Mark Kermode even argues that it would be wrong to tweet or text during a film screening, even if you were the only person in the cinema, because it shows disrespect for the film-makers. While that rather Zen concept may be taking things a little far, I sympathise with his position. But we have to recognise that history is on the side of the tweeters. Gustav Mahler is credited with the practice of dimming the house lights during the overture of an opera, and then keeping them dim throughout the performance, and that was only at the start of the last century, when electric lighting made such an approach feasible, and it was initially resented by the audience. Prior to that, of course, the opera house was a place to go to see and be seen. French Grand Opera always had a ballet scene in the third or fourth act because that was when the members of the Jockey Club would turn up and expect to be able to see their favourite dancers. Hence, for example, the very rarely performed ballet scene in Verdi’s Otello. One doesn’t imagine the chaps from the Jockey arrived and left in sensitive silence.

It’s often said that it is unwritten codes of conduct that discourage many people from attending concerts, plays, opera and ballet: they’re worried about being made to look stupid because they might do the wrong thing—like applauding between movements. Yet the performers themselves can often be those who are most resistant to change. At the BBC Proms last week musicians were suffering from the heatwave, especially those involved in performing Wagner’s mammoth Ring cycle. In the liberal informality of the Proms, the audience could be in t-shirts and shorts, and several of them encouraged the musicians to discard their white ties and tails and do the same, but it’s the musicians themselves who defend their formal garb, saying it helps to create a sense of occasion.

And of course it is actors who are doing most to fight the menace of the mobile phone, often making up for the pusillanimity of theatre managements, as regular news reports testify Even more difficult is the situation of music venues that keep their bars open during the performance. A few years ago the great Steve Earle famously lost his temper at an Ironworks gig in Inverness, with a group of drinkers who would not shut up during his solo set.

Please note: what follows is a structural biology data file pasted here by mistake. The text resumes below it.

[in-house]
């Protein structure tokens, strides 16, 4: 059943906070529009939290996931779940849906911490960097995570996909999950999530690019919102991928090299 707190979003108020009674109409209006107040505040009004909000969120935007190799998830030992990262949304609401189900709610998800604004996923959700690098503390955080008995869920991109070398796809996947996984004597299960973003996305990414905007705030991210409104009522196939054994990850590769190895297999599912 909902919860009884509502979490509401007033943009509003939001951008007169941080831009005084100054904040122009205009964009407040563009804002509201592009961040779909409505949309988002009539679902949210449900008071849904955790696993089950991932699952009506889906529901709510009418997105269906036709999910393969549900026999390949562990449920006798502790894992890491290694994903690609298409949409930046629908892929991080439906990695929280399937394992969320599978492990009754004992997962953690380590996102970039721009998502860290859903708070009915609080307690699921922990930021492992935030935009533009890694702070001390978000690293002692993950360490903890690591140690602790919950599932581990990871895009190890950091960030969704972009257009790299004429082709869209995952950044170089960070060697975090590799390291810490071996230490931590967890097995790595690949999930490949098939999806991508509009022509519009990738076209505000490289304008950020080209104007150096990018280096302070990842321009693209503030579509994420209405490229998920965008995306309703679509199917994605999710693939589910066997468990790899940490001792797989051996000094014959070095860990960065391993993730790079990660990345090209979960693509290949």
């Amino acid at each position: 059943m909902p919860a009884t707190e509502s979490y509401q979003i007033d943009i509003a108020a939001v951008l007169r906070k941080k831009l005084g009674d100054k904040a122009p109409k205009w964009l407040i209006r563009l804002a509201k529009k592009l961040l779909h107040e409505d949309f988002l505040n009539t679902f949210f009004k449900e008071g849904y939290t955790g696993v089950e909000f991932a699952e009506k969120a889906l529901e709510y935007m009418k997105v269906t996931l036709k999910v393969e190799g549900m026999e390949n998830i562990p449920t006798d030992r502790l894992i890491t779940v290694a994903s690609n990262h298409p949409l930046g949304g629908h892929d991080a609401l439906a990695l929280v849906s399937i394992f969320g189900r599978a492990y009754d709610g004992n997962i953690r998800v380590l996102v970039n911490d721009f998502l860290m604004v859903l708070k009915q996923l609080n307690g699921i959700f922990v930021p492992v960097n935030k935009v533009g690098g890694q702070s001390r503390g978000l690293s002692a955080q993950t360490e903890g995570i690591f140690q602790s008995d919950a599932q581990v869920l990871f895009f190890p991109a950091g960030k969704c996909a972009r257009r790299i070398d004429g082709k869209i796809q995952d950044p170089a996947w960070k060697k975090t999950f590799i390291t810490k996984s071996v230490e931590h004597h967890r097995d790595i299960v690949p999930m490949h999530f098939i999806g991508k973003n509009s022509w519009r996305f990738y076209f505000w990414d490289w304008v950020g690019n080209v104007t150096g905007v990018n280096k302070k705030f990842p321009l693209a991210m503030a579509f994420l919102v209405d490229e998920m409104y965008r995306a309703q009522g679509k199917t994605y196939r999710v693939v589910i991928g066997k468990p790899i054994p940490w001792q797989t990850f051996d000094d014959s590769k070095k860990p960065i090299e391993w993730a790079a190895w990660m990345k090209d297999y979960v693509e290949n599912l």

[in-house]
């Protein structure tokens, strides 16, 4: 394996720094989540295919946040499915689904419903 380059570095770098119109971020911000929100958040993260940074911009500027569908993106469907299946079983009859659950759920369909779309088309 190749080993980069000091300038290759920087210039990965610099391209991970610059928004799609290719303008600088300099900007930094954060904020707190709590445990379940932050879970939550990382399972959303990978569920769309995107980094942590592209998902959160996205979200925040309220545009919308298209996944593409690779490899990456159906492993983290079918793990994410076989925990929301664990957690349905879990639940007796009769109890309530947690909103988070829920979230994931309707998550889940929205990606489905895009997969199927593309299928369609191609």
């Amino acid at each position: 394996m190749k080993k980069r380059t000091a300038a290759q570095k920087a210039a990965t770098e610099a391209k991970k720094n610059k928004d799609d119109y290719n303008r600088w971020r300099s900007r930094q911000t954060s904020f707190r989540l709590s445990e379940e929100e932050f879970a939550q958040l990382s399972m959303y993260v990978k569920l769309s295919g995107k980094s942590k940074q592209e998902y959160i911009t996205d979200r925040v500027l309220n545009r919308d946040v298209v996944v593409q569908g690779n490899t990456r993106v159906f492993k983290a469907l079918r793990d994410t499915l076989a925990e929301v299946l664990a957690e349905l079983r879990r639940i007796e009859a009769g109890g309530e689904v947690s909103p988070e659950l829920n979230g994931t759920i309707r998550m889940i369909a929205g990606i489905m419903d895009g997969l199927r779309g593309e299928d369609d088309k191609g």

So, am I making a Canute-like gesture in complaining to Glyndebourne? Should I accept that my wish to be profoundly moved, to be taken out of myself, to forget my surroundings, is the product of a relatively short period in cultural history, and that the tweeters, the chatterers and the drinkers are just the modern equivalent of the audiences that bought oranges from Nell Gwyn in 17th century London, or formed the notorious claque in 19th century Paris, or cheered on loquacious music hall MCs less than a century ago? Does the social trump the personal? Perhaps not. We’ve just been discussing how it no longer seems quite so cool to be ‘cool’, or an airhead, and that geeks and nerds are becoming more fashionable. So perhaps in future I may not need to long for the power of Ludwig II of Bavaria, who could command entire productions of Wagner’s operas for which he was the sole member of the audience. In the meantime, Glyndebourne really should think about adopting the Code.

© Robert Livingston

A Cultural Compass Point

elephant and northings

I started writing this as the last elements of HI~Arts were being shut down around me, computers being wiped, permanent out of office notices put on email addresses.  But I’m not going to write about that.  I want to flag up just one aspect of our 23-year history—the online arts magazine Northings.com.

It has been a perennial, and entirely justified, complaint that cultural activity in the north of Scotland doesn’t get the coverage it deserves in the national media.  As newspaper budgets have shrunk, and local stringers have been cast off, that problem has, if anything, become more acute.  Knowing that, I was also conscious of the transience of all such cultural activity, the lack of any permanent, public record of what happened, when, and what people thought of it.  This had been forcibly brought home to me when I tried to find online any history of Glasgow’s Third Eye Centre, where I worked in the early 80s.  One of the most significant cultural initiatives in Scotland in the last half century had virtually no online presence.  Happily, that’s now being sorted, with a major research project under way to document all Third Eye’s archives, and those of its successor the CCA.